Also See: Camera Test Nikon J1 ILC
When nikon staffers first showed us the new 1 series of interchangeable-lens compacts (ILCs), they explained that the company had thrown everything out the window to design these cameras from scratch. Now, after having tested both the V1 ($900, street, with 10–30mm f/3.5–5.6 VR lens) and the J1 ($650 with same lens), we wish Nikon would have kept that window closed, at least a little. While its built-in electronic viewfinder makes the V1 more pleasant to use than the J1, it shares many of its sibling’s shortcomings.
In the Test Lab
In our December 2011 test of the J1, we noted that the sensor’s size (a new format Nikon calls CX) limited that camera’s performance. The same can be said for the V1, as the two cameras yielded very similar image-quality results. Though our test of the V1 showed slightly lower noise scores at certain ISOs, the margin was so small that this could simply be a result of normal variances in manufacturing.
Like its sibling, the V1 earned a Very High rating in overall image quality at ISO 100 and 200, based on RAW files converted to TIFFs using the bundled ViewNX 2 software.
But like the J1, the limiting factor was resolving power. While the V1 reproduced enough detail to rate Very High in resolution at its bottom sensitivity setting of ISO 100, with 2010 lines per picture height, at ISO 200 it stayed just above the 2000-line cutoff, and at ISO 400 the resolution slipped to 1925 lines. At ISO 800 it showed a respectable 1900 lines, but after that point resolution began to drop off faster. At the camera’s top sensitivity of ISO 6400 (Nikon calls it Hi1), tested resolution was down to 1700 lines.
That is enough for small prints and sharing images online. But it seems lacking compared to Panasonic’s less-expensive Lumix DMC-G3, which resolved 2570 lines at its lowest sensitivity of ISO 160. And with noise reduction at its insufficient default setting, the G3 retained most of that resolution, with 2480 lines at ISO 6400. This means the G3 at its highest ISO can outresolve the V1 at the Nikon’s lowest. And while the G3’s images will be quite noisy when processed at the default settings, it has an extra 400 lines of resolution to spare for noise reduction.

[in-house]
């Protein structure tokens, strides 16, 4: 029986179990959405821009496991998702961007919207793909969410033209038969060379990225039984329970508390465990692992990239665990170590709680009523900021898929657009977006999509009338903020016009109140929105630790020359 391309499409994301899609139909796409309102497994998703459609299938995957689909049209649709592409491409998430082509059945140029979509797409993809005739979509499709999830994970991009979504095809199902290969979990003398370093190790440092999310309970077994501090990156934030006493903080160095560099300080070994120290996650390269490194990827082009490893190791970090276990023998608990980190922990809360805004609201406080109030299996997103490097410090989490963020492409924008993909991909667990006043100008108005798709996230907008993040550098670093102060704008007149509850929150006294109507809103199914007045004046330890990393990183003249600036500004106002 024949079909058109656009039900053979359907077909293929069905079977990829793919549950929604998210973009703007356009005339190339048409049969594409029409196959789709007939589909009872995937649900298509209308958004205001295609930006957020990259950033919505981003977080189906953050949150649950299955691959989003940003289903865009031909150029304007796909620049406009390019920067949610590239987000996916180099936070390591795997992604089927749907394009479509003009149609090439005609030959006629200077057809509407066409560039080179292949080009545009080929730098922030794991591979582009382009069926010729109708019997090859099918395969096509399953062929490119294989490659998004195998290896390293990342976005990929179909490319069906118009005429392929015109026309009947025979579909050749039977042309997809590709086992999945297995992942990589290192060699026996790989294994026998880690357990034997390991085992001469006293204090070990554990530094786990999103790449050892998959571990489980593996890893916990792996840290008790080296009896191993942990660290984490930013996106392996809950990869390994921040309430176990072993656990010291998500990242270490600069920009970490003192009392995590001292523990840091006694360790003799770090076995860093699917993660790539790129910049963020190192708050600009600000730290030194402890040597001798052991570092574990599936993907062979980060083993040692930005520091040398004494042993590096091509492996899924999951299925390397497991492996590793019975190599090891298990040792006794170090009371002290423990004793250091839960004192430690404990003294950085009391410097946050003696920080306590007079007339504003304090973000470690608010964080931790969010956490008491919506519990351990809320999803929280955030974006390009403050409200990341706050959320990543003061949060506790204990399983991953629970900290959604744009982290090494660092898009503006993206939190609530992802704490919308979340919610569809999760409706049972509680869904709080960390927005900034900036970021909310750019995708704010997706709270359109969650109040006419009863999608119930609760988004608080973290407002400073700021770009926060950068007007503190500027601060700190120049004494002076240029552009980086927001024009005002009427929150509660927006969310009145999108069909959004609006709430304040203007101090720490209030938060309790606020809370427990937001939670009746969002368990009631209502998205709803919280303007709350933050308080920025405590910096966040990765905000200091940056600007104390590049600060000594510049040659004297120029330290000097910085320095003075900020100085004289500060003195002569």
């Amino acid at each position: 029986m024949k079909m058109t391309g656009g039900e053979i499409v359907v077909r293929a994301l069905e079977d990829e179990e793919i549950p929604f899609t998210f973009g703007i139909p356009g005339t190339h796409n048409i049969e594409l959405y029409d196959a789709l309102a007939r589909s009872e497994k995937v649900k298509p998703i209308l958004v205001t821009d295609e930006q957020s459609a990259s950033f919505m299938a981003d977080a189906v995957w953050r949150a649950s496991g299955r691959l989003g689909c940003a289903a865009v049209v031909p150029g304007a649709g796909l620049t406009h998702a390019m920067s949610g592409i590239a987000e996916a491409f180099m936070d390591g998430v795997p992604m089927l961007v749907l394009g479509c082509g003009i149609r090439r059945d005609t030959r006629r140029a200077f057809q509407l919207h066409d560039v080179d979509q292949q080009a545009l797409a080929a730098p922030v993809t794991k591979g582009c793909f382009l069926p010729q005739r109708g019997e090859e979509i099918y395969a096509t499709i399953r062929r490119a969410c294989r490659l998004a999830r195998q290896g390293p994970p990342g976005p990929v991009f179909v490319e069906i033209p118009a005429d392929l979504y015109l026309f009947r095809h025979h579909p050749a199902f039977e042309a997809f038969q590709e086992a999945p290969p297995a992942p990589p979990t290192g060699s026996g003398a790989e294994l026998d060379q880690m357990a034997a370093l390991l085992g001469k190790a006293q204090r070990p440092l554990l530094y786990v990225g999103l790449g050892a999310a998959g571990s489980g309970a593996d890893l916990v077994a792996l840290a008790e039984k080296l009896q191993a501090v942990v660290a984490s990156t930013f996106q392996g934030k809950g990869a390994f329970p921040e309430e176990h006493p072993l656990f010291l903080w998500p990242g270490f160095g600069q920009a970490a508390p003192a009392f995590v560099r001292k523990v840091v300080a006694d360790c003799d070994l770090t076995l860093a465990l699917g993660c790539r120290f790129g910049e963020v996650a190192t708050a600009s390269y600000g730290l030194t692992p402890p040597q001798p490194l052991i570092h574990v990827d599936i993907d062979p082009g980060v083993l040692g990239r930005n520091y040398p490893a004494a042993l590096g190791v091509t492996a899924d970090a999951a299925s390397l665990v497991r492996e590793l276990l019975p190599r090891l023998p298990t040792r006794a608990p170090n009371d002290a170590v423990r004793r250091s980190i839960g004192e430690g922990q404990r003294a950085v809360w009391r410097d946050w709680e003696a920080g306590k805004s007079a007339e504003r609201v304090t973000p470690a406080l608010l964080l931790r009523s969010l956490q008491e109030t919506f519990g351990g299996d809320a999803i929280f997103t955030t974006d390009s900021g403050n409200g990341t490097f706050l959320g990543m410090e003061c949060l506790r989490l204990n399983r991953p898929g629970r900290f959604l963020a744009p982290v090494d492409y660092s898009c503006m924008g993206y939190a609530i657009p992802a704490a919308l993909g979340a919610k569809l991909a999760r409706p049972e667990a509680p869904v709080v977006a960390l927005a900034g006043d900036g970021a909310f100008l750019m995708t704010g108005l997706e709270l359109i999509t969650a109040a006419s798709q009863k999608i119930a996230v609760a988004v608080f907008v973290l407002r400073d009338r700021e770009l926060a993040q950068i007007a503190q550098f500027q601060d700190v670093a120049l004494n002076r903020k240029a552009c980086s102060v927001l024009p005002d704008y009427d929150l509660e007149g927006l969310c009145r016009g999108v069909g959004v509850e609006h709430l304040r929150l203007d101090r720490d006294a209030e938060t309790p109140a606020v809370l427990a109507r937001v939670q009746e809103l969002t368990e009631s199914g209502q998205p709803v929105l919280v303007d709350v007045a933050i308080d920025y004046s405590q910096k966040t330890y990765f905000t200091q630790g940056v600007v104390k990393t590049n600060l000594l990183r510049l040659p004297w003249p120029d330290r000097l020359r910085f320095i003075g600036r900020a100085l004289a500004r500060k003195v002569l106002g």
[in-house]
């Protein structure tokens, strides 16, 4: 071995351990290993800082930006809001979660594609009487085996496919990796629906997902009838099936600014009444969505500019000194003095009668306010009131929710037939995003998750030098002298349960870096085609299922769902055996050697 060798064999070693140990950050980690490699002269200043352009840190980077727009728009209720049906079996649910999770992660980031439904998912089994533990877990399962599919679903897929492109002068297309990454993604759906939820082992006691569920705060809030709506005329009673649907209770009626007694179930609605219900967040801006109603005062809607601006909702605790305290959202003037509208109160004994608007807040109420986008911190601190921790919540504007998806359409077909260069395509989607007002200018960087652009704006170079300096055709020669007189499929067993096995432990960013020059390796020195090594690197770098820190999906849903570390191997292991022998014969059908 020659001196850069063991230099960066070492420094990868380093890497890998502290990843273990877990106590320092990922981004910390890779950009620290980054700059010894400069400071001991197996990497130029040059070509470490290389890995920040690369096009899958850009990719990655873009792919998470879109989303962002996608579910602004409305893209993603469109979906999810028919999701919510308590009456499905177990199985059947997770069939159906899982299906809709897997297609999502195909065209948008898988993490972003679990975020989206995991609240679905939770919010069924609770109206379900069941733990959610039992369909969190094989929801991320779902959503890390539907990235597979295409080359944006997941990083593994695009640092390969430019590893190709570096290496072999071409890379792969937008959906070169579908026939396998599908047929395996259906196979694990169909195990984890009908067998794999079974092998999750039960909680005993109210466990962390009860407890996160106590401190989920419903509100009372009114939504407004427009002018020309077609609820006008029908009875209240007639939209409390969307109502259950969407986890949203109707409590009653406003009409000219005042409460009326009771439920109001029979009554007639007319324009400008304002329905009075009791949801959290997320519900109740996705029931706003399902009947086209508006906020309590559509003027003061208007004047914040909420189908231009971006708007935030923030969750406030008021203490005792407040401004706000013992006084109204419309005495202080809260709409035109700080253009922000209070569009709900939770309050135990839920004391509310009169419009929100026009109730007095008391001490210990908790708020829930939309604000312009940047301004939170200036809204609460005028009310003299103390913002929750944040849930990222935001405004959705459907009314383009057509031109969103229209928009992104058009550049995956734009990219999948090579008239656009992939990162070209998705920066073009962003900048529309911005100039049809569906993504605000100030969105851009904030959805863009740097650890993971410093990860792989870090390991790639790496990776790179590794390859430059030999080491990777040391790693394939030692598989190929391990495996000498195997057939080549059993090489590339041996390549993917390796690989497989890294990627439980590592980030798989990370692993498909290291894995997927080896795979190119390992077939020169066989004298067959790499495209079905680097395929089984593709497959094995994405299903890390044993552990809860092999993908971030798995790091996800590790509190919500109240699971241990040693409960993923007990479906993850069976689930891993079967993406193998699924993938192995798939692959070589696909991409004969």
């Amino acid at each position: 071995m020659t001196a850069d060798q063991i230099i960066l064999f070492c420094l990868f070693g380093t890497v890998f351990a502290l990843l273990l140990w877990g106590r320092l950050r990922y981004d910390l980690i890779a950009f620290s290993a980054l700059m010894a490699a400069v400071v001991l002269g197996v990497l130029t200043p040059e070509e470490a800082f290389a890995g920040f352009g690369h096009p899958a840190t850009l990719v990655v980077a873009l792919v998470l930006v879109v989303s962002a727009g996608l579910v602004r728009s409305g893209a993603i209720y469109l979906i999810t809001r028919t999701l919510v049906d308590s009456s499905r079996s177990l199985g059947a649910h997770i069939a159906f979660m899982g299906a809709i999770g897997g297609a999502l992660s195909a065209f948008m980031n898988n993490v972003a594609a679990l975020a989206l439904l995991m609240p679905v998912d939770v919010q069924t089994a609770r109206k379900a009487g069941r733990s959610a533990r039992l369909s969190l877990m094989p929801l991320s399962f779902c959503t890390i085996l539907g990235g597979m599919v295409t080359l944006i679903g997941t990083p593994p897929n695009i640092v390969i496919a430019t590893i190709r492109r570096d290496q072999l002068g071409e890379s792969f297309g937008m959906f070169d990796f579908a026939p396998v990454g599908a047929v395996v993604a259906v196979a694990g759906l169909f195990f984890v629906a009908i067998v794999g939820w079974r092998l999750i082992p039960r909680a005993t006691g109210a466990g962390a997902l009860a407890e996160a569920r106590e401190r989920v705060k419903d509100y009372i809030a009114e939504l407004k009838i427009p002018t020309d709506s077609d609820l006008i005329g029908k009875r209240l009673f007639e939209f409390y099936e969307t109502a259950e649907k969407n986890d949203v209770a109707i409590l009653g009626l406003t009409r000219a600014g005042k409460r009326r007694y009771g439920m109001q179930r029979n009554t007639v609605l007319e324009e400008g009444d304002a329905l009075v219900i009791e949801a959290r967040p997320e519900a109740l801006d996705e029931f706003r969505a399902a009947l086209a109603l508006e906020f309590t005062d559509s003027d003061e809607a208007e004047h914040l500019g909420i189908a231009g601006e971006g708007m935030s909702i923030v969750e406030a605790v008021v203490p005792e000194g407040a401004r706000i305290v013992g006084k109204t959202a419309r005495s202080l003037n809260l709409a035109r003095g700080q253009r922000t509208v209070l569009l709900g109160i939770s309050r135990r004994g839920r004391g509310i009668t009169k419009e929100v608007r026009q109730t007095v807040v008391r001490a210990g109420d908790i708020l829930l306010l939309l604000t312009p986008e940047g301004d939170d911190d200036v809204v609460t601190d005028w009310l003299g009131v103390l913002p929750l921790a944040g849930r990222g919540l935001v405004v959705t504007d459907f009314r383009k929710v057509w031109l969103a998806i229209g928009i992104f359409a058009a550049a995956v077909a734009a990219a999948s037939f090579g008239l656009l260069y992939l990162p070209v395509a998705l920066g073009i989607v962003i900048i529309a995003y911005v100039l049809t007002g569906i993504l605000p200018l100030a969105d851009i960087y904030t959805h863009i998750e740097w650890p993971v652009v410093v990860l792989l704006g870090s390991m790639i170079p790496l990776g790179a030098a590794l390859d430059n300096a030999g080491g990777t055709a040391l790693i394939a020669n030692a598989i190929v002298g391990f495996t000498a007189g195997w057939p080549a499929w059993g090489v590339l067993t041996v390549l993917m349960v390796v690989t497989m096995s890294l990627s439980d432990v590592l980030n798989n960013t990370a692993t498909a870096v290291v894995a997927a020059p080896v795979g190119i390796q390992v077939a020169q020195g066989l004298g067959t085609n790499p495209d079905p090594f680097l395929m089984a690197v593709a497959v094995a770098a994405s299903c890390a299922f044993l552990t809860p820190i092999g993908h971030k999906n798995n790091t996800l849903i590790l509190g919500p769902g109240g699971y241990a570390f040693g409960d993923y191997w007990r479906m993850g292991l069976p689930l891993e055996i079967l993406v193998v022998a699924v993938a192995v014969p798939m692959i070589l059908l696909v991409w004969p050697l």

Speaking of noise, Nikon does a good job of keeping it under control with the V1. The camera achieved Very Low or Extremely Low ratings from ISO 100 through 800. At ISO 1600 and 3200, noise remained in acceptable territory, with Moderate ratings. But at the highest sensitivity setting, noise was Unacceptable (3.7).
The Lumix G3, by comparison, fared worse in our noise test, reaching Unacceptable by ISO 800. But if you are willing to experiment with noise reduction, you can fare better than you are likely to with the V1. (To its credit, Nikon steps up its default noise reduction values as ISO increases, rather than setting the same low value throughout the range, the way Panasonic does.)
Nikon also got color accuracy right on the V1. The camera showed an average Delta E of 7.4, earning it an Excellent rating. When we ran that same test on a JPEG captured simultaneously with the RAW file, color accuracy fell to 9.2—yet another reason to shoot RAW instead of JPEG.
In the Field
The V1 and J1 have only a few key differences. Unlike the J1, the V1 has a mechanical shutter, though the option of using the “electronic” shutter (essentially sampling the sensor) remains an option. The V1 also lacks the J1’s built-in flash, instead offering a small, nonstandard accessory shoe to the left of the built-in EVF. (The J1 lacks a viewfinder.)
The V1’s matte-black finish feels nice in the hands. And, while we appreciate Nikon’s attempt to provide some sort of grip, the rudimentary ridge below the shiny 1 on the front of the camera didn’t really help.